| Renal failure|
| March 4, 1903 (1903-03-04) Kingston upon Hull, Yorkshire, United Kingdom|
Thoresby Primary School
August 12, 1990, Honolulu, Hawaii, United States
Harold Patterson (m. 1947–1948), Neil Albert Miller (m. 1931–1934), Lothar Mendes (m. 1926–1928)
Safe in Hell, The Office Wife, The Barker, Kept Husbands, No Man of Her Own
Leila Hyams, William A Wellman, Lothar Mendes, Lloyd Bacon, William Beaudine
Dorothy Mackaill Wikipedia
Dorothy Mackaill (March 4, 1903 – August 12, 1990) was a British-American actress, most notably of the silent-film era and into the early 1930s.
Born in Kingston upon Hull, Yorkshire, Mackaill lived with her father after her parents separated when she was eleven. She attended Thoresby Primary School. As a teenager, Mackaill ran away to London to pursue a stage career as an actress. After temporarily relocating to Paris, she met a Broadway stage choreographer who persuaded her to move to New York City where she became involved in the Ziegfeld Follies and befriended future motion picture actresses Marion Davies and Nita Naldi.
By 1920, Mackaill had begun making the transition from "Follies Girl" to film actress. That same year she appeared in her first film, the Wilfred Noy-directed mystery, The Face at the Window. Mackaill also appeared in several comedies of 1920 opposite actor Johnny Hines. In 1921 she appeared opposite Anna May Wong, Noah Beery and Lon Chaney in the Marshall Neilan-directed drama Bits of Life. In the following years, Mackaill would appear opposite such popular actors as Richard Barthelmess, Rod La Rocque, Colleen Moore, John Barrymore, George O'Brien, Bebe Daniels, Milton Sills and Anna Q. Nilsson.
In 1924, Mackaill rose to leading lady status in the drama The Man Who Came Back, opposite rugged matinee idol George O'Brien. Her role of the nightclub chanteuse Marcelle catapulted Mackaill into a genuine Hollywood star and her career continued to flourish throughout the remainder of the 1920s. In early 1924 she starred in the western film, The Mine with the Iron Door, shot on location outside of Tucson, Arizona. That same year she was awarded the WAMPAS Baby Stars award by the Western Association of Motion Picture Advertisers in the United States, which honored thirteen young women each year who they believed to be on the threshold of movie stardom. Other notable recipients of the award that year were Clara Bow, Julanne Johnston and Lucille Ricksen.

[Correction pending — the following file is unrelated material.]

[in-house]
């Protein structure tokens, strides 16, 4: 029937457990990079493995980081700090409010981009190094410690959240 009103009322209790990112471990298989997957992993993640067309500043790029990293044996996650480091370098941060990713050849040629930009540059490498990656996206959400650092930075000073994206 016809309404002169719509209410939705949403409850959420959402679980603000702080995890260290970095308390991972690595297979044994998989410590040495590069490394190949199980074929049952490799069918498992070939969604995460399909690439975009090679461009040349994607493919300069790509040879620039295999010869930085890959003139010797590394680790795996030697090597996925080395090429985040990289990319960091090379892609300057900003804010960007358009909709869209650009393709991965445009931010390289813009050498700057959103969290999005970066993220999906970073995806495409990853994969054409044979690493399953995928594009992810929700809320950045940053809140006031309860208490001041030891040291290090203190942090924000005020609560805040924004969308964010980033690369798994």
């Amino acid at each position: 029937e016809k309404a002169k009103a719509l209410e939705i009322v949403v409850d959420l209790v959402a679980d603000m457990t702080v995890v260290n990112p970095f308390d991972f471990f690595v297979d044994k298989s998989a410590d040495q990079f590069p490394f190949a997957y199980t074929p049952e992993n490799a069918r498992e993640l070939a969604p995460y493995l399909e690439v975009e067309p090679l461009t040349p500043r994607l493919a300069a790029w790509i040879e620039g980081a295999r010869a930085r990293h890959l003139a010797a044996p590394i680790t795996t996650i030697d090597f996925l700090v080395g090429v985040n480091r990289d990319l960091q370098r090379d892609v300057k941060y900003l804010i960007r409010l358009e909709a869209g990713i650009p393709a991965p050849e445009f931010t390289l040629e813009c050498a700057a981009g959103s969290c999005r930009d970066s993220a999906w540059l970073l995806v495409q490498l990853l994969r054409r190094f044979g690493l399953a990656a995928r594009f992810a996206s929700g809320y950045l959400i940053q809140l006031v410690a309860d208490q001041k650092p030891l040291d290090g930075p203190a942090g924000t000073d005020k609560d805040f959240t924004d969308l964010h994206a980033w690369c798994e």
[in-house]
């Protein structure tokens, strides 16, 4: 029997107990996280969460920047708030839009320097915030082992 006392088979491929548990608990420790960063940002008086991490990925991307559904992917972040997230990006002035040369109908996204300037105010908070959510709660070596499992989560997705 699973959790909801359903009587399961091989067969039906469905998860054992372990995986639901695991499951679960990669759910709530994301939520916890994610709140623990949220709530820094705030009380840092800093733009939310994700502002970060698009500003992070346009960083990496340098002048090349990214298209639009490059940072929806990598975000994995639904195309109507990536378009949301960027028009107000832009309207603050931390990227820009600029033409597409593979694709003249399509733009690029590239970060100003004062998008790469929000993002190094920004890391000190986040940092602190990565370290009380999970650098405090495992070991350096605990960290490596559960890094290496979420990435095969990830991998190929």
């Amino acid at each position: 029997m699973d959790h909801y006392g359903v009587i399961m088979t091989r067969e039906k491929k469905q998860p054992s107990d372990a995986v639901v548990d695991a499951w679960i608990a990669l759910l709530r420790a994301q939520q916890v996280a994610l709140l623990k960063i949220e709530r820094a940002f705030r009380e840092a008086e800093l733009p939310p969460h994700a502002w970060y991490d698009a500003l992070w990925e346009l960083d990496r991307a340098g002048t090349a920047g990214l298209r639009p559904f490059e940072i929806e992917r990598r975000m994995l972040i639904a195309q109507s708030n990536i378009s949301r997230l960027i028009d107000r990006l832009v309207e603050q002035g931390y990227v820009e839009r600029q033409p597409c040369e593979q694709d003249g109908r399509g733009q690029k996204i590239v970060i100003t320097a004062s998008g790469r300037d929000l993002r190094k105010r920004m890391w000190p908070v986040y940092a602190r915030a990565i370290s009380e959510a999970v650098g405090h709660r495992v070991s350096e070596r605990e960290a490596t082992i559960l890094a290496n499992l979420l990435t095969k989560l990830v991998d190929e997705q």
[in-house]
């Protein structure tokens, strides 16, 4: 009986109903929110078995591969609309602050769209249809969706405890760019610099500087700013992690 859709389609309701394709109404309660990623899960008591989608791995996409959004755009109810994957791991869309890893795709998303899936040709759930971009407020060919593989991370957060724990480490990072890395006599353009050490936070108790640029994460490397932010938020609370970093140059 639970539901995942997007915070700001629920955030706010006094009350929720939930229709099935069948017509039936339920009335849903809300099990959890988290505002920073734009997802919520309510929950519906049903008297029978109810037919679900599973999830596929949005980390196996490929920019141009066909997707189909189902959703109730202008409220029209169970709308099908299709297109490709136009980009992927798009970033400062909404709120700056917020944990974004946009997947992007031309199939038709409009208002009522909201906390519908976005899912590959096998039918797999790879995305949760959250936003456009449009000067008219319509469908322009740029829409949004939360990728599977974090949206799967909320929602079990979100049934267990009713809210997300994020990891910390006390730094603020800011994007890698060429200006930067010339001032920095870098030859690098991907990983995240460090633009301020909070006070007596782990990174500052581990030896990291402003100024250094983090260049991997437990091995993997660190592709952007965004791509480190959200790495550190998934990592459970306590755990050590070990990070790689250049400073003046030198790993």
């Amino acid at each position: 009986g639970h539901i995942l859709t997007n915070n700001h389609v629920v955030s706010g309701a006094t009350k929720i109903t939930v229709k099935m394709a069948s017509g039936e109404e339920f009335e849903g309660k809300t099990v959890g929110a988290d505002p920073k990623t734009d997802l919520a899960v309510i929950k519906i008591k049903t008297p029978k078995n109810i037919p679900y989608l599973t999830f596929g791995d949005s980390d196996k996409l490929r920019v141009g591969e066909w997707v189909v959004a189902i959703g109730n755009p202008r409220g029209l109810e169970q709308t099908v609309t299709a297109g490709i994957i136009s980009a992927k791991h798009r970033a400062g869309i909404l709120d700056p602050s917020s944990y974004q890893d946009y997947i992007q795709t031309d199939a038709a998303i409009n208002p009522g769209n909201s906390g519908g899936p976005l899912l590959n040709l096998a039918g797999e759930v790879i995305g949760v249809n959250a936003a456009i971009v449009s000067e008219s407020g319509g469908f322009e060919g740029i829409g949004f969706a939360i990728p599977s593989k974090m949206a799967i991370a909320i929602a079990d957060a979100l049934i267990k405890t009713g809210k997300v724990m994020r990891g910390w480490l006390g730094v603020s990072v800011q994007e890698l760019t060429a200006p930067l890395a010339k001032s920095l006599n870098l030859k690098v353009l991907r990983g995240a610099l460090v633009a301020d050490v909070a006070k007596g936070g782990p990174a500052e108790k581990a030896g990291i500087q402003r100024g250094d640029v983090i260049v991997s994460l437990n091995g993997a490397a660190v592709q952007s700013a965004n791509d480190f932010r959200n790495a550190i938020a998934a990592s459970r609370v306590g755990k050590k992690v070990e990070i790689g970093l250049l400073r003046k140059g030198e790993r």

Mackaill made a smooth transition to sound with the part-talkie The Barker (1928) and had success in talkies for the next couple of years. First National Pictures was acquired by Warner Brothers in September 1928, and her contract with First National was not renewed upon its expiration in 1931. Perhaps her most memorable role of this era was the 1932 Columbia Pictures B film release Love Affair with a young Humphrey Bogart as her leading man. She made several films for MGM, Paramount and Columbia before retiring in 1937 to care for her aging mother.
In 1955, Mackaill moved to Honolulu, Hawaii, where she remained for the rest of her life. She had fallen in love with the islands while filming His Captive Woman in 1929. Mackaill lived at the luxurious Royal Hawaiian Hotel on the beach at Waikiki as a sort of celebrity-in-residence and enjoyed swimming in the ocean nearly every day. She occasionally came out of retirement to appear in roles for television, notably in two episodes of Hawaii Five-O in 1976 and 1980, which was filmed on location in Hawaii.
Mackaill was married three times. Her first marriage was to German film director Lothar Mendes, whom she married on November 17, 1926. They divorced in August 1928. On November 4, 1931, she married radio singer Neil Albert Miller. They divorced in February 1934. Her third and final marriage was to horticulturist Harold Patterson in June 1947. Mackaill filed for divorce in December 1948. She had no children from any of the marriages.
Mackaill died of kidney failure in Honolulu on August 12, 1990, aged 87. She was cremated and her ashes were scattered at sea off of Waikiki beach.